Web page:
Fry-Cook Disciplined

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LINCOLN, NE—Controversy engulfed the fast-food industry Monday with the decision by Denny's to formally discipline Lincoln-area fry cook Raymond Ortiz for an alleged scheduling-policy violation.

Embattled fry cook Raymond Ortiz.

According to Denny's director of public relations Donald Bleiden, Ortiz committed his third major violation in less than 60 days when, on July 20, he failed to arrive on time for his scheduled shift at Denny's Store #794 at Highway 23 and Pflaum Road, showing up more than 27 minutes late after being personally telephoned by the assistant manager on duty.

Company policy, Bleiden explained, "dictates in no uncertain terms" that such a violation will result in a written warning, to be permanently included in Ortiz's personnel file, as well as "punitive reductions in preferred-scheduling privileges over the course of the subsequent four weeks." Ortiz will also have a demerit added to his six-month evaluation form.

Though the embattled Ortiz has accepted the disciplinary action upon advice from counsel, he vehemently maintains his innocence.

"I was totally cleared of having to work that weekend," Ortiz said. "I totally switched with Gus a full week before, so I could have off to go to my friend Doug's barbecue at his dad's cabin. I even worked the extra shift I traded for already, but that fucker Gus just blew it off and took off to go rock-climbing or some shit without even telling his roommates where he'd be."

Said Ortiz attorney Blake Whitcomb: "It is Gus who should face these charges, not my client."

Denny's officials insist that Ortiz's shift-trade was invalid, explaining that employees are not allowed to switch schedules without prior approval by a manager or assistant manager. The Ortiz camp claims the trade was approved by assistant manager Darryl Klembroke, who failed to enter it into the shift log and is, therefore, responsible for the shift change not being recorded on the official schedule.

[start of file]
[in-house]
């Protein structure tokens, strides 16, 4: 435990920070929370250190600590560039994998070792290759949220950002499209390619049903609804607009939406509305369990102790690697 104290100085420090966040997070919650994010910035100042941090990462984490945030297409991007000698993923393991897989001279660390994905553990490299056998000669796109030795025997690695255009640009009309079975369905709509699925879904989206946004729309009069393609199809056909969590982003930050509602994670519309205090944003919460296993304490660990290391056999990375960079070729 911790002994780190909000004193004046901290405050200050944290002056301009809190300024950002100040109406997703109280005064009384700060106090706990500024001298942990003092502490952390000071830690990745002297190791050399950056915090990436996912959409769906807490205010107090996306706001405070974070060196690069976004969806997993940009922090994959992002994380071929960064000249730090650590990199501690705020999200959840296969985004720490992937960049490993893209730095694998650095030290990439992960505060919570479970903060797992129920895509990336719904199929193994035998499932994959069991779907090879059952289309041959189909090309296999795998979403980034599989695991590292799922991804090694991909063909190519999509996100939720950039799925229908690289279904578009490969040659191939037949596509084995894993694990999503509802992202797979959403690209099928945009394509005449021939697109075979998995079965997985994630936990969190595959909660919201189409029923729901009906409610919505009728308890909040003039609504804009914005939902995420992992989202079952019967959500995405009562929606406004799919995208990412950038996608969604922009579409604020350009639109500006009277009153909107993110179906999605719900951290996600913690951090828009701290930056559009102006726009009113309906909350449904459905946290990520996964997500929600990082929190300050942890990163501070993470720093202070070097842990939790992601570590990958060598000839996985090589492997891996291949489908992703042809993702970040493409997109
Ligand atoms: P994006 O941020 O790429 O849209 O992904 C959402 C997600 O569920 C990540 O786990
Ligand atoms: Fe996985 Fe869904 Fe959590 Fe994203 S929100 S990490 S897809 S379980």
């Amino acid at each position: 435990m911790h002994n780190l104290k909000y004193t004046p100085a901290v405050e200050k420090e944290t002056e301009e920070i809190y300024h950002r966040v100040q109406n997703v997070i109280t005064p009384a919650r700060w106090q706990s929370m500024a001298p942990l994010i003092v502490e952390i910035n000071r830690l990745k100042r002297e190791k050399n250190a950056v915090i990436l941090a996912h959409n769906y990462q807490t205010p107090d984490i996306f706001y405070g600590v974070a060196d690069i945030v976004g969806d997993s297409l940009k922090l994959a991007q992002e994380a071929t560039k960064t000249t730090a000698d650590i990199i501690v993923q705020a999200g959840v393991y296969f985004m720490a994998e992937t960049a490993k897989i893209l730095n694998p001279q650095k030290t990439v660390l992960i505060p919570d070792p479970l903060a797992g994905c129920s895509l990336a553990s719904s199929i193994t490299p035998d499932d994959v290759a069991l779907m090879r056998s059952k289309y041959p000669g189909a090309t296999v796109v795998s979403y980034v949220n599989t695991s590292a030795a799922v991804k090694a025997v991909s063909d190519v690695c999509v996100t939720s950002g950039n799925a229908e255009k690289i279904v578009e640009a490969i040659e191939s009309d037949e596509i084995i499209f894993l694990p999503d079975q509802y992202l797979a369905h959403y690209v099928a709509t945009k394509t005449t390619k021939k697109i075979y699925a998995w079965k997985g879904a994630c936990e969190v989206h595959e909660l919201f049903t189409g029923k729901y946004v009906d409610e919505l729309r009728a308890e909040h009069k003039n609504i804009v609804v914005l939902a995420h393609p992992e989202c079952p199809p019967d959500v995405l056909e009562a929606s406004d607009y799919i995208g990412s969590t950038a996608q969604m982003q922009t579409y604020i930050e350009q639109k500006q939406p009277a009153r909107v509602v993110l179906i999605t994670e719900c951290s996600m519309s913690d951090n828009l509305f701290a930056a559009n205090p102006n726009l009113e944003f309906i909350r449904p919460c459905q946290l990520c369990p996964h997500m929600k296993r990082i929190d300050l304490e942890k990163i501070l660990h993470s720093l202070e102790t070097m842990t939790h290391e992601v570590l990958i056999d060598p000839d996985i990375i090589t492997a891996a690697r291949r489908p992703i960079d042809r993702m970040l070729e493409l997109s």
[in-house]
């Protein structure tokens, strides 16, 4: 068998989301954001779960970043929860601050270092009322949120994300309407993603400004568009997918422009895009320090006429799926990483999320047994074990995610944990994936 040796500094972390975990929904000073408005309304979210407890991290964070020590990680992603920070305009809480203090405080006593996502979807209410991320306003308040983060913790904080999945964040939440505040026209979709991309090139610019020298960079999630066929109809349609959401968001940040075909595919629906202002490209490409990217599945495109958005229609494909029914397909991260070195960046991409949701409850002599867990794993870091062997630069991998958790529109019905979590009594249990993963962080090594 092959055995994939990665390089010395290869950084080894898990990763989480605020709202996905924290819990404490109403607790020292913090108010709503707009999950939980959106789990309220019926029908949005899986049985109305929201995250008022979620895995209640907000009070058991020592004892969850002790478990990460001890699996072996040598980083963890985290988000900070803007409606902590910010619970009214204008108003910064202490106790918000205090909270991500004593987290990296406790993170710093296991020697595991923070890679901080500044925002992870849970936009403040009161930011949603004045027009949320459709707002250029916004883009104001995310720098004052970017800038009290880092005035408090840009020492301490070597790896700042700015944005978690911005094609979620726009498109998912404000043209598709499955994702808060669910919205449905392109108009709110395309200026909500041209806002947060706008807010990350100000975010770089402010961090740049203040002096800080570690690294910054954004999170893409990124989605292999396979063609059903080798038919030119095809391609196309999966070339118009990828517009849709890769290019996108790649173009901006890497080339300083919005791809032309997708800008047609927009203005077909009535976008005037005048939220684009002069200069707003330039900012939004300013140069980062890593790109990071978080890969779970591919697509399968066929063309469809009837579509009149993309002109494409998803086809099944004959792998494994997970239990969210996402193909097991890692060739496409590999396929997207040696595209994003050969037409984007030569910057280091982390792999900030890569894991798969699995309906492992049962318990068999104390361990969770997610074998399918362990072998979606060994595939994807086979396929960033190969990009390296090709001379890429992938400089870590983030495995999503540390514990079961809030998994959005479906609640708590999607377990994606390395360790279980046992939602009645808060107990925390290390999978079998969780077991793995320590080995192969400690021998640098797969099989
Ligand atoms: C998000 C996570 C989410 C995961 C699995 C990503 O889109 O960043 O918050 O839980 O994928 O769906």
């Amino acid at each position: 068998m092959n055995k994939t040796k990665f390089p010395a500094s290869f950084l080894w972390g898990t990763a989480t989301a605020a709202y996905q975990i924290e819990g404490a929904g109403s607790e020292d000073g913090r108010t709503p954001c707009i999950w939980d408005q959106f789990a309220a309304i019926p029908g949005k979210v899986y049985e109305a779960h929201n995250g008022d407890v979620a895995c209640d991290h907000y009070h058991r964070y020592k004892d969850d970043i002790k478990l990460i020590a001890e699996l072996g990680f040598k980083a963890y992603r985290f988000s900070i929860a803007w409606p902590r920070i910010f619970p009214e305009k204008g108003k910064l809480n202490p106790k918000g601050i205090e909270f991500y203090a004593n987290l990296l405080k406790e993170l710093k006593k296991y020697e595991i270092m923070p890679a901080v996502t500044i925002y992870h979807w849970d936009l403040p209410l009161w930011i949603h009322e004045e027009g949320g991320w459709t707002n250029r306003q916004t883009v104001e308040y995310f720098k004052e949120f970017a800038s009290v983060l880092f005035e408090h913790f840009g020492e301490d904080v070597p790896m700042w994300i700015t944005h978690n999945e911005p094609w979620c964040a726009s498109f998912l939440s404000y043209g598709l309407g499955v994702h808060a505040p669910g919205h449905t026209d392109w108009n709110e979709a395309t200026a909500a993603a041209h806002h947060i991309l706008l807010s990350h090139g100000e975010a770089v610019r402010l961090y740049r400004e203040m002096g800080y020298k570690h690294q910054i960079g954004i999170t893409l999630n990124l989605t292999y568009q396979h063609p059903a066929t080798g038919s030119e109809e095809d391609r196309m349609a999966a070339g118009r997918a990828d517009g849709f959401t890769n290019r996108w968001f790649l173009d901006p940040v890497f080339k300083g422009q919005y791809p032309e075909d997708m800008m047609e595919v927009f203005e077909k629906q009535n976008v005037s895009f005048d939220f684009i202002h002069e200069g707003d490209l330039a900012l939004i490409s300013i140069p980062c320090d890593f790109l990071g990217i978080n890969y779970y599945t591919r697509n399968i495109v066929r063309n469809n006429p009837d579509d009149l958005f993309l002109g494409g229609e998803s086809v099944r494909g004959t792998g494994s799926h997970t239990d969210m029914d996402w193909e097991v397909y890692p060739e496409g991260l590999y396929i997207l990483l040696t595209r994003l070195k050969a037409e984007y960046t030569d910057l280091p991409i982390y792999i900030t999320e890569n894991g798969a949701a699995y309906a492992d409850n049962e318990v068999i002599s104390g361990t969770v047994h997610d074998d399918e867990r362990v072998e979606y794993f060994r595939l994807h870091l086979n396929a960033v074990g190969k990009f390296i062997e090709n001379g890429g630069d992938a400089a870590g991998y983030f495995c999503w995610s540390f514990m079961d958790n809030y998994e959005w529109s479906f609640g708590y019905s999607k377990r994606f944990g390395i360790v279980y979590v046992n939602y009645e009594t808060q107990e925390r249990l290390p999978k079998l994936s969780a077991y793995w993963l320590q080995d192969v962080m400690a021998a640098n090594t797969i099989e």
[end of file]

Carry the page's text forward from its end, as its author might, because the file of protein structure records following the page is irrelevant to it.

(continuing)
The situation was further complicated Tuesday when Klembroke, a key figure in the dispute, unexpectedly quit without notice. Allegedly telling the entire day crew to "go fuck yourselves" and declaring that he hopes to "never see the inside of another cocksucking Denny's again as long as I fucking live," Klembroke is believed to have moved to Cleveland, where his sister lives. He left no forwarding address or phone number, and is unwilling to confirm or deny Ortiz's story.

"I had that shift covered, dammit," said Ortiz with a defeated sigh. "I reminded that bastard Klembroke to change it on the official schedule three fucking times, and he never fucking did it. Now, I get the blame."

Added Ortiz: "This whole place is bullshit. I oughta just go back to Arby's where I was appreciated."

Despite the questions surrounding the disciplinary action, many are lauding the "get-tough" stance adopted by Denny's, a chain some food-service-industry observers say has been "soft on insubordination" for far too long.

"It's about time somebody in the Denny's corporate-leadership hierarchy did something to address this worsening problem," said Frank Hobart, a longtime advocate of stiffer penalties for fast-food employees who violate company policy. "The recent annals of fast food are a veritable Ledger Of Shame, rife with examples of unconscionable disregard for proper procedure. Sadly, the vast percentage of these incidents go unpunished by managers and assistant managers at the regional level who are, unfortunately, more concerned with 'not rocking the boat' than with maintaining proper kitchen-team discipline."

Decrying many crew chiefs' unwillingness to enforce even the most basic of regulations, Hobart added, "Sadly, nowadays, even an adage as time-honored as, 'If there's time to lean, there's time to clean' has become just so much empty rhetoric."

Other, equally adamant voices disagree, however, saying that what is happening to Ortiz is nothing short of a miscarriage of justice.

"Sure, he can still try to get the disciplinary action removed from his file, but the Denny's appeal process is notoriously slow and inefficient," said Thom Winningham, chairman of Citizens For Ortiz, a national legal-defense fund dedicated to aiding the fry cook. "My heart goes out to the workers on America's fast-food front lines. Our boys in uniform face blistering heat, incompetent middle management and worse in their efforts to provide the rest of us with a fast, tasty, affordable meal. And, in most cases, they barely get minimum wage. In our society, it's always the ones who have never flipped a burger in their lives who are the first to complain that they could do it so much better. I say Ortiz's tragedy is our own."